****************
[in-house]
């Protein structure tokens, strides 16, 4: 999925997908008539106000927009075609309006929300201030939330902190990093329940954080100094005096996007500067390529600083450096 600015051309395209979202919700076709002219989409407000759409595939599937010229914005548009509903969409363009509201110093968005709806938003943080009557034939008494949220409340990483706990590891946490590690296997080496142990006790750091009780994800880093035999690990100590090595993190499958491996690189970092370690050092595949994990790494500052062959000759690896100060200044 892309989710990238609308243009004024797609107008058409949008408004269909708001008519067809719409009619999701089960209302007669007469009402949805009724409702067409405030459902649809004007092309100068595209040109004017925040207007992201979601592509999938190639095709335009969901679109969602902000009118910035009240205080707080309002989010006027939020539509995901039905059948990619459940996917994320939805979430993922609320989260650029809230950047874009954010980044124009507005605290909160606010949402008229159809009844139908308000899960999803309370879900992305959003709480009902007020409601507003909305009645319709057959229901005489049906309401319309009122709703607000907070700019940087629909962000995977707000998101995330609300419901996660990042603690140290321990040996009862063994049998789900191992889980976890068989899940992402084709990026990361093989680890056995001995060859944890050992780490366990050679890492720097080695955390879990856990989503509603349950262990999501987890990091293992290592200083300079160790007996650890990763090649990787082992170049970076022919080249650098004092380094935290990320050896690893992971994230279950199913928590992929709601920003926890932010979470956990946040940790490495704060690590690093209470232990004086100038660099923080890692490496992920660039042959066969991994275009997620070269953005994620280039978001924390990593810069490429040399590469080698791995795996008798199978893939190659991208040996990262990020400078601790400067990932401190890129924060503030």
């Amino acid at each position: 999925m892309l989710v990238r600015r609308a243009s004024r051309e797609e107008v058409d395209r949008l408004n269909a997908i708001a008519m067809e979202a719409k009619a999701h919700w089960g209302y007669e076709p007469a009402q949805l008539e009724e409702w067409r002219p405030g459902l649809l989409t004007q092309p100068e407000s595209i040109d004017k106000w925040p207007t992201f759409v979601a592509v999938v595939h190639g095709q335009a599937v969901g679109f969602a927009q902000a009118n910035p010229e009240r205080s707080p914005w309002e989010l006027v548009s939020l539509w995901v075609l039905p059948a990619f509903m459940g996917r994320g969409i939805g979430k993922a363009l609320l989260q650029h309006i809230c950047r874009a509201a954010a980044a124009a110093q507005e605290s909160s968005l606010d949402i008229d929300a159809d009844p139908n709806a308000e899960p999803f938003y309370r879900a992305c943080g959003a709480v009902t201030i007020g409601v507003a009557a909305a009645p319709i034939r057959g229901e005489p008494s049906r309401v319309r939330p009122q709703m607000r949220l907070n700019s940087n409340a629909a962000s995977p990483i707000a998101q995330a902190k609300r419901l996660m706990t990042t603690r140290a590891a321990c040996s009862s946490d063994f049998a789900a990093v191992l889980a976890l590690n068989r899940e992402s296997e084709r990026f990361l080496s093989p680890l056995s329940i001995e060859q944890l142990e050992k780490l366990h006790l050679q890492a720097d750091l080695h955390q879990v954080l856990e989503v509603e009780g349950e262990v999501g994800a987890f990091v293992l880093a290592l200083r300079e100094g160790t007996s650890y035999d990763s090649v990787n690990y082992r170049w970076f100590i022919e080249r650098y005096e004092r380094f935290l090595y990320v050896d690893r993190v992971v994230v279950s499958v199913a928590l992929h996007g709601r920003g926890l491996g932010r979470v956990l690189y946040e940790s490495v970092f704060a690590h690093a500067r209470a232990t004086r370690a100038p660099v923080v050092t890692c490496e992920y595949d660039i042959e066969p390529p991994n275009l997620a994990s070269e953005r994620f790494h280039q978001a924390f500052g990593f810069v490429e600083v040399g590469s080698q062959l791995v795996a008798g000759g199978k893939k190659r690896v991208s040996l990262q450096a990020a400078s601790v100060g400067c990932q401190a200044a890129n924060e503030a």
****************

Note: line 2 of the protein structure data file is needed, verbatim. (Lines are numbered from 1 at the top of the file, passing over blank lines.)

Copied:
């Protein structure tokens, strides 16, 4: 999925997908008539106000927009075609309006929300201030939330902190990093329940954080100094005096996007500067390529600083450096 600015051309395209979202919700076709002219989409407000759409595939599937010229914005548009509903969409363009509201110093968005709806938003943080009557034939008494949220409340990483706990590891946490590690296997080496142990006790750091009780994800880093035999690990100590090595993190499958491996690189970092370690050092595949994990790494500052062959000759690896100060200044 892309989710990238609308243009004024797609107008058409949008408004269909708001008519067809719409009619999701089960209302007669007469009402949805009724409702067409405030459902649809004007092309100068595209040109004017925040207007992201979601592509999938190639095709335009969901679109969602902000009118910035009240205080707080309002989010006027939020539509995901039905059948990619459940996917994320939805979430993922609320989260650029809230950047874009954010980044124009507005605290909160606010949402008229159809009844139908308000899960999803309370879900992305959003709480009902007020409601507003909305009645319709057959229901005489049906309401319309009122709703607000907070700019940087629909962000995977707000998101995330609300419901996660990042603690140290321990040996009862063994049998789900191992889980976890068989899940992402084709990026990361093989680890056995001995060859944890050992780490366990050679890492720097080695955390879990856990989503509603349950262990999501987890990091293992290592200083300079160790007996650890990763090649990787082992170049970076022919080249650098004092380094935290990320050896690893992971994230279950199913928590992929709601920003926890932010979470956990946040940790490495704060690590690093209470232990004086100038660099923080890692490496992920660039042959066969991994275009997620070269953005994620280039978001924390990593810069490429040399590469080698791995795996008798199978893939190659991208040996990262990020400078601790400067990932401190890129924060503030």